Slumlords would have everyone believe that San Francisco is a “renters’ paradise.” A place where hard-working landlords are routinely taken advantage of by rent-avoiding bums who want to be constantly pampered.
On the contrary: It’s not renters who hold “untouchable” status, but slumlords themselves.
If you doubt it, you need only review the case of slumlords Kip and Nicole Macy. They waged a two-year war on their rent-paying tenants to force them out of their South of Market building.
The reason: The Macys wanted to get them out of their rent-controlled apartments so they could rent these out to tenants who could afford extortionate rents.
For two years, the police and district attorney’s office stood by while the Macys aimed threats, vandalism, illegal lockouts and violence at their law-abiding tenants.
The Macys have since been convicted and will be sentenced to four years and four months imprisonment. But this case is a rarity for the San Francisco District Attorney’s Office.
Meanwhile, thousands of San Francisco tenants have lived with rotting floors, nonworking toilets, chipping lead-based paint and other outrages for not simply months but years.
But San Francisco tenants need not be put at the mercy of greedy, arrogant slumlords. And the agencies that are supposed to protect them need not be reduced to impotent farces.
The San Francisco District Attorney’s Office should create a special unit to investigate and prosecute slumlords. Prosecutors should offer rewards to citizens who provide tips on major outrages by the city’s slumlords.
And the San Francisco Department of Building Inspection–which is charged with guaranteeing the habitability of apartment buildings–should immediately adopt a series of long-overdue refirms.
By doing so, it can:
- Vastly enhance its own prestige and authority;
- Improve living conditions for thousands of San Francisco renters; and
- Bring millions of desperately-needed dollars into the City’s cash-strapped coffers.
In Part 2 of this series I outlined 14 such reforms. In this concluding column, I will outline the remaining eight:
- DBI should order landlords to post their Notices of Violation in public areas of their buildings–on pain of serious financial penalties for failing to do so. When DBI orders a slumlord to take corrective action, s/he is the only person who is notified. Thus, if that slumlord refuses to comply with those directives, s/he is the only one who realizes it. Given the pressing demands on DBI, weeks or months will pass before the agency learns about this violation of its orders. Tenants have a right to know if their landlord is complying with the law.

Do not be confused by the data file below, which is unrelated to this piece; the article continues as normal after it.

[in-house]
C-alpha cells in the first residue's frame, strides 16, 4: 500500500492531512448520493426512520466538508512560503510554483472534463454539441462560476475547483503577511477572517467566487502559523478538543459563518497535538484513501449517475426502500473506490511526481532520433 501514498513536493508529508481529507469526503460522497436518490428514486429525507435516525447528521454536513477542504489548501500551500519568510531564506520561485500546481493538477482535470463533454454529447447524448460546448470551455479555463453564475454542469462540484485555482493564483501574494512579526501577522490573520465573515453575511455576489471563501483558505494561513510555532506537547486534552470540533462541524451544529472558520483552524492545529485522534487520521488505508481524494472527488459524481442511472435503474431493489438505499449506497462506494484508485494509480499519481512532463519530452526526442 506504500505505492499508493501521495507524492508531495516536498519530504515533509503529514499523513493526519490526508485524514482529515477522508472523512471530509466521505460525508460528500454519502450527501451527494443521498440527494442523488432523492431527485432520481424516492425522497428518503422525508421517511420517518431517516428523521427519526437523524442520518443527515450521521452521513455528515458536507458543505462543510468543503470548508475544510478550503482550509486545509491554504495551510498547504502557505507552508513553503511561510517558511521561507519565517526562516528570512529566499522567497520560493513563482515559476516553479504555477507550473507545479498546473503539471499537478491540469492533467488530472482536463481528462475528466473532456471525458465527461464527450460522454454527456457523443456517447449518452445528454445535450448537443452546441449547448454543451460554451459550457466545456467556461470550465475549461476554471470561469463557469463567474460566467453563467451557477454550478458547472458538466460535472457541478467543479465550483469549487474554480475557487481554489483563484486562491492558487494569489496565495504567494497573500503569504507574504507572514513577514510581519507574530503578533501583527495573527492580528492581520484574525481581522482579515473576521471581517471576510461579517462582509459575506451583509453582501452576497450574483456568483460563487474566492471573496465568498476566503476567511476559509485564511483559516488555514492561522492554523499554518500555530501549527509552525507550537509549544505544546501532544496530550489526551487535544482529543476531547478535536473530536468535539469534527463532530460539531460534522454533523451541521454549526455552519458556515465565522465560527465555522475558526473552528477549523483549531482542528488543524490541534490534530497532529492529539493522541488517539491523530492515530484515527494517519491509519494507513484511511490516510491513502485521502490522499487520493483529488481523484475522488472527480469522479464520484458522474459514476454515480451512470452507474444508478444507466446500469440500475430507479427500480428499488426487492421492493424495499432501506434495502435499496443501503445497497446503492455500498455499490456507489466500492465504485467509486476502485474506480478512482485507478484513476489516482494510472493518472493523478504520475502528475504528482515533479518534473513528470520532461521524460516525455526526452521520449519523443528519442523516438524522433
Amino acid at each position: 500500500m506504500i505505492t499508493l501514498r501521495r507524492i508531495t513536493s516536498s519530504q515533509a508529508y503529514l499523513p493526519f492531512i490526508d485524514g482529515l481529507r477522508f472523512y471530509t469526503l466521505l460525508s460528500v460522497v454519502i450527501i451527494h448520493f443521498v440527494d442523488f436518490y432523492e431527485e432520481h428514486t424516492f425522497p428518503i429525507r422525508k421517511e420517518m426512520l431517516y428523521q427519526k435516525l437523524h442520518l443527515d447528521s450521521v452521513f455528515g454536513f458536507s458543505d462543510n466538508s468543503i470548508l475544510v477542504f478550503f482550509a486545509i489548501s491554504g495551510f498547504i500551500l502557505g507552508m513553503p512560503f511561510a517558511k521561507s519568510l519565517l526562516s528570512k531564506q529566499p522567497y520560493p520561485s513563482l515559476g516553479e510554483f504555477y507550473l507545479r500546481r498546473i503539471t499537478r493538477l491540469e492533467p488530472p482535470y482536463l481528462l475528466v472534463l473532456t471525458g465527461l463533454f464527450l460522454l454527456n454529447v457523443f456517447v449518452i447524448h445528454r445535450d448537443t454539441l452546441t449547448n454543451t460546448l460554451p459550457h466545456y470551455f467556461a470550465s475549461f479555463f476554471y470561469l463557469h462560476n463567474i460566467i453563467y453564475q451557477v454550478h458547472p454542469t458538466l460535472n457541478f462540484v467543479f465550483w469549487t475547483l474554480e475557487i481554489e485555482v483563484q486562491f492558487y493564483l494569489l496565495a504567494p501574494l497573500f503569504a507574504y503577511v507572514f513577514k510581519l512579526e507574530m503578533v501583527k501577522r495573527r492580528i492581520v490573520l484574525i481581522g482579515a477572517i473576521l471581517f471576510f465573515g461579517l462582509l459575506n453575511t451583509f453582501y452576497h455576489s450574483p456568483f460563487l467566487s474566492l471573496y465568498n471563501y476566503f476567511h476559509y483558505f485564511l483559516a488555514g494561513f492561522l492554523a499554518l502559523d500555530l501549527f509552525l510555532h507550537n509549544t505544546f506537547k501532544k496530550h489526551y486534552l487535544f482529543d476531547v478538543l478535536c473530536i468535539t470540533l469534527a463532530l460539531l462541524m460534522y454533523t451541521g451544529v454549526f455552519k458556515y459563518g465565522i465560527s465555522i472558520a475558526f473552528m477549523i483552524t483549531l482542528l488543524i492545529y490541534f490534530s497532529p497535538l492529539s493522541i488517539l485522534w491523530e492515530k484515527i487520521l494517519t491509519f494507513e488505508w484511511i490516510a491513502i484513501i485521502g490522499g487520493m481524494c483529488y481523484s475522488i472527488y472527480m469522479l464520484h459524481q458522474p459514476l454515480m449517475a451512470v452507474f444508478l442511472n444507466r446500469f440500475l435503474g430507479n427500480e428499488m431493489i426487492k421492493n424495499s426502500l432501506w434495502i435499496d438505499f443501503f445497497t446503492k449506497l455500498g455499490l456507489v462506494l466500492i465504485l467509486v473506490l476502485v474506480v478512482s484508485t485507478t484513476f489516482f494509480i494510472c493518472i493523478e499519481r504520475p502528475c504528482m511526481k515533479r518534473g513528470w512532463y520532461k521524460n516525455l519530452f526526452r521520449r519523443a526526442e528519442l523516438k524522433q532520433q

- DBI should launch–and maintain–a city-wide advertising campaign to alert residents to its services. Everyone knows the FBI pursues bank robbers, but too many San Franciscans do not even know that DBI exists, let alone what laws it enforces. This should be an in-your-face campaign: “Do you have bedbugs in your apartment? Has your stove stopped working? Are you afraid to ride in your building elevator because it keeps malfunctioning? Have you complained to your landlord and gotten nowhere? Then call DBI at —–. Or drop us an email at ——.”
- Landlords should be legally required to give each tenant a list of the major city agencies (such as DBI, Department of Public Health and the Rent Board) that exist to help tenants resolve problems with their housing.
- Landlords should be legally required to rehabilitate a unit every time a new tenant moves in, or at least have it examined by a DBI inspector every two years. A tenant can occupy a unit for ten or more years, then die or move out, and the landlord immediately rents the unit to the first person who comes along, without making any repairs or upgrades whatsoever.
- Landlords should be required to bring all the units in a building up to existing building codes, and not just those in need of immediate repair.
- Landlords should be legally required to hire a certified-expert contractor to perform building repairs. Many landlords insist on making such repairs despite their not being trained or experienced in doing so, thereby risking the lives of their tenants.
- DBI should not view itself as a “mediation” agency between landlords and tenants. Most landlords hate DBI and will always do so. They believe they should be allowed to treat their tenants like serfs, raise extortionate rents anytime they desire, and maintain their buildings in whatever state they wish. And no efforts by DBI to persuade them of its good intentions will ever change their minds.
- Above all, DBI must stop viewing itself as a mere regulatory agency and start seeing itself as a law enforcement one. The FBI doesn’t ask criminals to comply with the law; it applies whatever amount of force is needed to gain their compliance. Niccolo Machiavelli said it best: If you can’t be loved by your enemies, then at least make yourself respected by them.
As Robert F. Kennedy wrote: “Every society gets the kind of criminal it deserves. What is equally true is that every community gets the kind of law enforcement it insists on.”